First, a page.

Chapter

Killing and Letting Die: Arguments for Inequivalence and the Problem of Contextual Interaction

F. M. Kamm

in Morality, Mortality Volume II: Rights, Duties, and Status

Published in print January 2001 | ISBN: 9780195144024
Published online November 2003 | e-ISBN: 9780199870998 | DOI: http://dx.doi.org/10.1093/0195144023.003.0003

Series: Oxford Ethics Series

 Killing and Letting Die: Arguments for Inequivalence and the Problem of Contextual Interaction

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Considers a new use for non‐standardly equalized cases of killing and letting die, comparing cross‐definitionally equalized killing and non‐cross‐definitionally equalized killing cases to collect evidence for the truth or falsity of Thesis E (Thesis of the Moral Equivalence of Killing and Letting Die). In addition, a comparison is made of cross‐definitionally equalized killing and letting‐die cases to test for the moral significance of what is called here ‘non‐exportable’ definitional properties of killing or letting die. With this as a foundation, two arguments are presented against Thesis E: one argument focuses on the significance of certain definitional properties of killing and letting die, and one on the transitivity argument. The first argument may tell us why killing and letting die differ morally per se, not only that they do. Two methodological issues in making these arguments are also addressed: the Principle of Contextual Interaction, and the possible failure of transitivity.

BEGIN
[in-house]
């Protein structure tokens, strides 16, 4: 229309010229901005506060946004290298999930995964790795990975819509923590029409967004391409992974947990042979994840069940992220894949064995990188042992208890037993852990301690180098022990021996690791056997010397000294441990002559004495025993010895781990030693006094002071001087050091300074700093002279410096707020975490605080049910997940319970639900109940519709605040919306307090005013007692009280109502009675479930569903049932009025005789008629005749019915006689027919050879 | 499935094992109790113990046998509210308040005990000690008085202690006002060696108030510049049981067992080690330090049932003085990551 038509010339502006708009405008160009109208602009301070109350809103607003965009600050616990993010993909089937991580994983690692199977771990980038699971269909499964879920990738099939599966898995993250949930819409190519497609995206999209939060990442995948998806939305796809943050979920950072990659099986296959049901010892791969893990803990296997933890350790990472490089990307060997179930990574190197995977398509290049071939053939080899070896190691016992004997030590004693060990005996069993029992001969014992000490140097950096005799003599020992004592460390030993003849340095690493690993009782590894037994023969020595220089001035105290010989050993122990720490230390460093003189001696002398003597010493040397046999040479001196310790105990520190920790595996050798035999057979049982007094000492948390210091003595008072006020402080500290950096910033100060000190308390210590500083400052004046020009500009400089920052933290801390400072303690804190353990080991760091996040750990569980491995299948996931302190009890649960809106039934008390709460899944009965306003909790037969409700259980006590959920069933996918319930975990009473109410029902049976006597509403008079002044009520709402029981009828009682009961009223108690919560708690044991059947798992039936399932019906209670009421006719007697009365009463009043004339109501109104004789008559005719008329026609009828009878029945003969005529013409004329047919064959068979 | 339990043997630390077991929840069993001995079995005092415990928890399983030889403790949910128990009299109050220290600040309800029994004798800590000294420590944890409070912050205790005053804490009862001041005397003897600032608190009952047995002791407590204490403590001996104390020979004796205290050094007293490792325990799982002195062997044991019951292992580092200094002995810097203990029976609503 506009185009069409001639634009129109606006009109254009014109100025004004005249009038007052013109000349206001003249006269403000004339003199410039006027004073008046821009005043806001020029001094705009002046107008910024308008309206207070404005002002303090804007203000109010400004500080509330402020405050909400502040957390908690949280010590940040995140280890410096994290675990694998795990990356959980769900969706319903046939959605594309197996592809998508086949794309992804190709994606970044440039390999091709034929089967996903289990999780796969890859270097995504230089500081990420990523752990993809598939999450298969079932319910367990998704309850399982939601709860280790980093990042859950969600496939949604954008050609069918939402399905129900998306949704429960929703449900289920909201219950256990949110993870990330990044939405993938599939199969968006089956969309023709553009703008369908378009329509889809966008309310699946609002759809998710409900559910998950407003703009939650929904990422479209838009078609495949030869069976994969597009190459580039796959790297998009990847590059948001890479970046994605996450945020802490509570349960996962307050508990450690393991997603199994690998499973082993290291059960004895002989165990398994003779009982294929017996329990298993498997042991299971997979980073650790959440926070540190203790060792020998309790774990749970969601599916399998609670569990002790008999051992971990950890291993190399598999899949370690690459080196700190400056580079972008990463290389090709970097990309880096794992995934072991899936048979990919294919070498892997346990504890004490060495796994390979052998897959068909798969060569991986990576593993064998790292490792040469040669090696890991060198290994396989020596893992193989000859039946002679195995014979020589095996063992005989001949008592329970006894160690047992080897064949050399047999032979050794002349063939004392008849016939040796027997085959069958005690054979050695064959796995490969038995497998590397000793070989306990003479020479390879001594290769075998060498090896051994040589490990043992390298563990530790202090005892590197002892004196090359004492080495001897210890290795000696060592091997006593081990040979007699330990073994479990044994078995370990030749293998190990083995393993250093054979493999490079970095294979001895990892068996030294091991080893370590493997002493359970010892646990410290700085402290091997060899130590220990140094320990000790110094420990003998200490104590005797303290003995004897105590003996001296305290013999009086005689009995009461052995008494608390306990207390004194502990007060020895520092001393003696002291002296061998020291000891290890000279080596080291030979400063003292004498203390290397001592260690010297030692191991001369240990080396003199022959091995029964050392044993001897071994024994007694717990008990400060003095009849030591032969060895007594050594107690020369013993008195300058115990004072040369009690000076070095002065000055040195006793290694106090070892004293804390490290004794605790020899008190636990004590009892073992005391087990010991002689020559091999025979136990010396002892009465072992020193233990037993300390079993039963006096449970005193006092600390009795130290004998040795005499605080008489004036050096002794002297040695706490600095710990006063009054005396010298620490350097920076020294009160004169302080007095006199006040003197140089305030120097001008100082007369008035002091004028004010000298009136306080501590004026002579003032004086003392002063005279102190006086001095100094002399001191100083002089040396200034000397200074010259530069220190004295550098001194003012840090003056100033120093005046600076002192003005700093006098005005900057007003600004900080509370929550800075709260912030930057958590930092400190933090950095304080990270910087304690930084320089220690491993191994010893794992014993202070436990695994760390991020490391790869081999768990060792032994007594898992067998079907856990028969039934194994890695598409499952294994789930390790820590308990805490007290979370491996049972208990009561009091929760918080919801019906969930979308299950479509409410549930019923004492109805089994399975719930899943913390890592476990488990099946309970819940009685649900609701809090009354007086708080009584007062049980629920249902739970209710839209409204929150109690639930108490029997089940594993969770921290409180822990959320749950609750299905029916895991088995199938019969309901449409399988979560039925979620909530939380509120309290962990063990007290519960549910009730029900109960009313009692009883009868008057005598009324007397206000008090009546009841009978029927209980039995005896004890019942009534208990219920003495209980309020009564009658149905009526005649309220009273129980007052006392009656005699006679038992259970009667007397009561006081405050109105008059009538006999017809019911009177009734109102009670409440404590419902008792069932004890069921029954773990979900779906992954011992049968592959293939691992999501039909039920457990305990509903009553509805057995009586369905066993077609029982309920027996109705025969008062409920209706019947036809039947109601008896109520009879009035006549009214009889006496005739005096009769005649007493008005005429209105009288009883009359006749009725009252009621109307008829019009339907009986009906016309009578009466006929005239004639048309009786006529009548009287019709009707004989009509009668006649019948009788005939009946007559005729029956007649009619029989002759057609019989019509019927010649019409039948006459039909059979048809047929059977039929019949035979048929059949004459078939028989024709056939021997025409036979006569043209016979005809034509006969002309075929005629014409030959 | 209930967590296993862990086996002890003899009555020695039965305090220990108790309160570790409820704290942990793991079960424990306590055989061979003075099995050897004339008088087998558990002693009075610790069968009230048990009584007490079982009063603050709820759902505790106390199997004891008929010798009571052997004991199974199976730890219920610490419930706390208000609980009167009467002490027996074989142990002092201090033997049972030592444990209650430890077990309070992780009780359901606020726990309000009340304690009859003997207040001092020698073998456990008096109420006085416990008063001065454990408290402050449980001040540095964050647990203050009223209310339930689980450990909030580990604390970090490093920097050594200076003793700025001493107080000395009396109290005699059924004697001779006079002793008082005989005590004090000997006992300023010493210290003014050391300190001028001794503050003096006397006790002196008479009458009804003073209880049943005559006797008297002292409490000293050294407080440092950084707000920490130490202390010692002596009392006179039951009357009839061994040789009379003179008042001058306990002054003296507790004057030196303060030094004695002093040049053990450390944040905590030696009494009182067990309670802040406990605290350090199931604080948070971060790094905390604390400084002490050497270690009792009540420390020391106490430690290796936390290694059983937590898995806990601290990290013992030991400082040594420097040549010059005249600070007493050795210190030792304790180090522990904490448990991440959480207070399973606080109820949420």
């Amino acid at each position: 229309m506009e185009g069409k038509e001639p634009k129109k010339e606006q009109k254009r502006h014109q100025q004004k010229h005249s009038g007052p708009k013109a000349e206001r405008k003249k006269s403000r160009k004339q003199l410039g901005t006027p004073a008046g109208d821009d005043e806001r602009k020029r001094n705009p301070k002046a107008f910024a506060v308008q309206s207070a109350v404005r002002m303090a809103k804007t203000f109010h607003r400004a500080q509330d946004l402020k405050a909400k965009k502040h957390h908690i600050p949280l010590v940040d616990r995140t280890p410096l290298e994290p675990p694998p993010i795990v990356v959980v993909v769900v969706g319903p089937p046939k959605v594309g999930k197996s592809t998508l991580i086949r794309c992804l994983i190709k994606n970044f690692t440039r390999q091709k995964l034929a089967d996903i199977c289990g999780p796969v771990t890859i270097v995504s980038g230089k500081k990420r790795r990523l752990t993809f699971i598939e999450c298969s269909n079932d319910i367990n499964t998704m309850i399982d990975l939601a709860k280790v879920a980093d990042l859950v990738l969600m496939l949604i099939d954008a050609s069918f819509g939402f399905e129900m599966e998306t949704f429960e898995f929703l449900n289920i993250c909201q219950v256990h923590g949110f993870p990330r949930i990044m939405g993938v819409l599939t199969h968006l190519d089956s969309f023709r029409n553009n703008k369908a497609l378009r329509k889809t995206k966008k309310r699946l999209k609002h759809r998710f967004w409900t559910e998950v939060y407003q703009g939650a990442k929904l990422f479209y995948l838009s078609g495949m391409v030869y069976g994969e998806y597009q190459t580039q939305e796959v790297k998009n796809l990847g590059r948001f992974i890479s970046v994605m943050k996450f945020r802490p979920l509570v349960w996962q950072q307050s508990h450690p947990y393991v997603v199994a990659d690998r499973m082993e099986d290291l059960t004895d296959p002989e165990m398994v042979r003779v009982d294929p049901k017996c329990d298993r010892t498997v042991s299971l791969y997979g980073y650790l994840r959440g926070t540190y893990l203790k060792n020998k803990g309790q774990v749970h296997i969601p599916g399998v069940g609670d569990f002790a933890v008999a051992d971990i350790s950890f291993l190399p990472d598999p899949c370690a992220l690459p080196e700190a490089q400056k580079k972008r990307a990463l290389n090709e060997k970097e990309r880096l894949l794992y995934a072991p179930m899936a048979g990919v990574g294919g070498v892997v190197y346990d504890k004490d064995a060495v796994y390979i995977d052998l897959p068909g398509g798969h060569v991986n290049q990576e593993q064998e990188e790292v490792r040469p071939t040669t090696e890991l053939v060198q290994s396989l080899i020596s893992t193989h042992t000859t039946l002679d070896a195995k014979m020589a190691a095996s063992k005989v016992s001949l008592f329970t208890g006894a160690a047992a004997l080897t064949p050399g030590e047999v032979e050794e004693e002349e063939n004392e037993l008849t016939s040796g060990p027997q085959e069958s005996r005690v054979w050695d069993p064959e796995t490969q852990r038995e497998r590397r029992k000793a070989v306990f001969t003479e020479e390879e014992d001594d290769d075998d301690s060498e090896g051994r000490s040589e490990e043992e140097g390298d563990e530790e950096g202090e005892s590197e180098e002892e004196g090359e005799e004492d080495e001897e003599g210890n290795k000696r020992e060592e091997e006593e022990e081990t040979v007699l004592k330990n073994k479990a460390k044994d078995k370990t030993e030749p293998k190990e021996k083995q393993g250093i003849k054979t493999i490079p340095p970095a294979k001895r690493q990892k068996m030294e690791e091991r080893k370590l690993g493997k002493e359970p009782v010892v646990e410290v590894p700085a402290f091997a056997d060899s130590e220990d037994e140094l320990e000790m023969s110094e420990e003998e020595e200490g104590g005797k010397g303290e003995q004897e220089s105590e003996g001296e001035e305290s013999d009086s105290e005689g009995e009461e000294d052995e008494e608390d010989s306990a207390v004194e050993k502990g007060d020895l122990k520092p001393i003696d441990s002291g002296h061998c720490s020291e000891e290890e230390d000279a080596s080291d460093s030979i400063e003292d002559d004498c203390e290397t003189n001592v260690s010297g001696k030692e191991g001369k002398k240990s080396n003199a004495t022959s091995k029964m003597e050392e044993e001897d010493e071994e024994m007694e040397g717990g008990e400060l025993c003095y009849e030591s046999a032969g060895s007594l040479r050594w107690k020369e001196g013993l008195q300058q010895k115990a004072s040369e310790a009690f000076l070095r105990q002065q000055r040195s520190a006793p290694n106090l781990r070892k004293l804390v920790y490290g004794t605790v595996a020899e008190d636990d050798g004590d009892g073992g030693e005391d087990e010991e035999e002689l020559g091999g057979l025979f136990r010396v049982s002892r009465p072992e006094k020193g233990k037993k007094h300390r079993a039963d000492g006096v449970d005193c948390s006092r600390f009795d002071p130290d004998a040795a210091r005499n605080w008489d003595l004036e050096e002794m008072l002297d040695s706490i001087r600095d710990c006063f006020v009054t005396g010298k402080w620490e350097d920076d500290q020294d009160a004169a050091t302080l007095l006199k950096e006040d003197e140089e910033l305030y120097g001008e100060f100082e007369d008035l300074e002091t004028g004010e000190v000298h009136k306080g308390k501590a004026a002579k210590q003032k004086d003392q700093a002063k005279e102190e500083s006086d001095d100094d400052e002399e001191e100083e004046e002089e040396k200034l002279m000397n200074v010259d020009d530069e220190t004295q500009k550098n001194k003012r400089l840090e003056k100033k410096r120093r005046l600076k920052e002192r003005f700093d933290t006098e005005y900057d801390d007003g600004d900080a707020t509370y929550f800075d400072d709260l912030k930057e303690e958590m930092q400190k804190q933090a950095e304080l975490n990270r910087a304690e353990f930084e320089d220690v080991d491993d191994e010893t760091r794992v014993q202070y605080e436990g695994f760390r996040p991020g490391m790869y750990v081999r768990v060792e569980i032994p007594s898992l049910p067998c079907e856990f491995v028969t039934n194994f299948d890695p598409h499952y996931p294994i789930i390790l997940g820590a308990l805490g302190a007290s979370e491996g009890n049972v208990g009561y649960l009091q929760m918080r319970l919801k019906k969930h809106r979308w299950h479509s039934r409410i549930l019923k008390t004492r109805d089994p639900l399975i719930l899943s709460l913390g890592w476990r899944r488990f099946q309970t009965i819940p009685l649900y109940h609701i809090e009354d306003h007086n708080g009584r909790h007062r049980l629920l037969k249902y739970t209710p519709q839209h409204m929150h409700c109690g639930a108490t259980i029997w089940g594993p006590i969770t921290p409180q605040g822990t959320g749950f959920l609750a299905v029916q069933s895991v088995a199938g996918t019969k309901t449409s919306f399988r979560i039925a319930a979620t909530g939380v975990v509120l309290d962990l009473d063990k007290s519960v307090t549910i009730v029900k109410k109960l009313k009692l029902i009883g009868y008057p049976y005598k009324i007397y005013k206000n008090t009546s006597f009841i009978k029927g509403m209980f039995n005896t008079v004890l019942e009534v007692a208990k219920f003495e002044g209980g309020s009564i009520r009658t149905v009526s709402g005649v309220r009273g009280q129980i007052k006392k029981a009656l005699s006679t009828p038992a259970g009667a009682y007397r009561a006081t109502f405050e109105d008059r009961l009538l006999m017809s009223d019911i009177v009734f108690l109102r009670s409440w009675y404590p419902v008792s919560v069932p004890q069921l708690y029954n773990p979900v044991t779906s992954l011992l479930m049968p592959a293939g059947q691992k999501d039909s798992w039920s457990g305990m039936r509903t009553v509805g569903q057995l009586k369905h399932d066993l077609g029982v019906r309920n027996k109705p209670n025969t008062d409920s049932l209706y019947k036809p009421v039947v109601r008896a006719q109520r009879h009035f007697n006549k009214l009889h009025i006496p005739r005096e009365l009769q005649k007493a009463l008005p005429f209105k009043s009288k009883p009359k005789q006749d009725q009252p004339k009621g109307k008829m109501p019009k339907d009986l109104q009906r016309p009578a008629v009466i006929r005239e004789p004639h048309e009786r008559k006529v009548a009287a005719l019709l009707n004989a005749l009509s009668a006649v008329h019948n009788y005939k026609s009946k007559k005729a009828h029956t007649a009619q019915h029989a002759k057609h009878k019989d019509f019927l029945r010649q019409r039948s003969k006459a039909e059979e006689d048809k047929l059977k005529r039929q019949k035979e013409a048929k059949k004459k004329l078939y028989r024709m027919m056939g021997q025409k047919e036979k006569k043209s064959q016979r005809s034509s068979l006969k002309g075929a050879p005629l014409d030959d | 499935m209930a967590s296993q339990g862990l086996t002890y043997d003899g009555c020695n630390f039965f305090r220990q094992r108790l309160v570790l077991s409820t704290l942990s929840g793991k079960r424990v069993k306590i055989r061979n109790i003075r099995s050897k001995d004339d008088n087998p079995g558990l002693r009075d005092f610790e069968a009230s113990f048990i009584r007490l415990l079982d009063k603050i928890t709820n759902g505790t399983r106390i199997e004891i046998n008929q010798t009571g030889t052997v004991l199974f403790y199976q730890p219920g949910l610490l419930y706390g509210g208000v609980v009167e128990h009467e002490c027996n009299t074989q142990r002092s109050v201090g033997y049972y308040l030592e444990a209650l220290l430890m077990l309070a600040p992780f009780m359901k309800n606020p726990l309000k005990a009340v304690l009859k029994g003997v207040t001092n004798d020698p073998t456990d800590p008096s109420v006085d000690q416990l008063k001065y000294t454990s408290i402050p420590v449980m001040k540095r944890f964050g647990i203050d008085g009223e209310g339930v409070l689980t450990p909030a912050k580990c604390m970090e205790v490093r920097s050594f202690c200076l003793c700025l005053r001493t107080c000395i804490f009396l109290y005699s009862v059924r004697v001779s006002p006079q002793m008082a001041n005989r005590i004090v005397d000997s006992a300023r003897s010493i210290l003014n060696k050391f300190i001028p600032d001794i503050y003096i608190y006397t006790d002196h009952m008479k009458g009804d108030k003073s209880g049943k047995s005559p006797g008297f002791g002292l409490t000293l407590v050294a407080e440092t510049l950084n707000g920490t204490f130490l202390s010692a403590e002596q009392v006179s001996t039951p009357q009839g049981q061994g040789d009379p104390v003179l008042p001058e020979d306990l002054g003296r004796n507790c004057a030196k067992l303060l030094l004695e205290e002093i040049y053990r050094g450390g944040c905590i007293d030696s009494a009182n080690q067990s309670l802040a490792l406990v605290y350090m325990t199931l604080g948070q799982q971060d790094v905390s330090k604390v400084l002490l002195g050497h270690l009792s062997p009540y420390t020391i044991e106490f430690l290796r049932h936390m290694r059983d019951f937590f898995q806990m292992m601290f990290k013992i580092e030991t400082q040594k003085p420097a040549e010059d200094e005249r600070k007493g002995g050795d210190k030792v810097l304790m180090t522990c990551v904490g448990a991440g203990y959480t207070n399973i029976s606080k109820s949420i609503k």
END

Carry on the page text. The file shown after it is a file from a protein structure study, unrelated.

Keywords: case equalization; Contextual Interaction; equalizing cases cross‐definitionally; equalizing cases non‐cross‐definitionally; equalizing cases non‐standardly; kill and let‐die cases; killing and letting die; Moral Equivalence; moral inequivalence; non‐exportable definitional properties of killing or letting die; Principle of Contextual Interaction; Thesis E; transitivity

Chapter.  11438 words. 

Subjects: Moral Philosophy

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